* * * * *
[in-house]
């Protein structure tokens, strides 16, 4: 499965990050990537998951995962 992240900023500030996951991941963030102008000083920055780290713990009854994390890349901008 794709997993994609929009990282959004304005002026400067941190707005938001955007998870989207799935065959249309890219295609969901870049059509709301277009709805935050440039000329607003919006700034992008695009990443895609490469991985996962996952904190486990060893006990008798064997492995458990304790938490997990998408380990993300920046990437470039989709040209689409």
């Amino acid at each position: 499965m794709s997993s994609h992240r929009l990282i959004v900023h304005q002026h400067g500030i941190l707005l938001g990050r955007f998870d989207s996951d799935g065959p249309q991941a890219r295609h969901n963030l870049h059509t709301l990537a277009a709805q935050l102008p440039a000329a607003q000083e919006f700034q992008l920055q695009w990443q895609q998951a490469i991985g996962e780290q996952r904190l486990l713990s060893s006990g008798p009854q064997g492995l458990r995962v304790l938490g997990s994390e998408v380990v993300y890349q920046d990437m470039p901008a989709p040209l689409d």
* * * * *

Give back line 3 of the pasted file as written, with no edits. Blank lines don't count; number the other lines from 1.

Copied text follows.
């Amino acid at each position: 499965m794709s997993s994609h992240r929009l990282i959004v900023h304005q002026h400067g500030i941190l707005l938001g990050r955007f998870d989207s996951d799935g065959p249309q991941a890219r295609h969901n963030l870049h059509t709301l990537a277009a709805q935050l102008p440039a000329a607003q000083e919006f700034q992008l920055q695009w990443q895609q998951a490469i991985g996962e780290q996952r904190l486990l713990s060893s006990g008798p009854q064997g492995l458990r995962v304790l938490g997990s994390e998408v380990v993300y890349q920046d990437m470039p901008a989709p040209l689409d």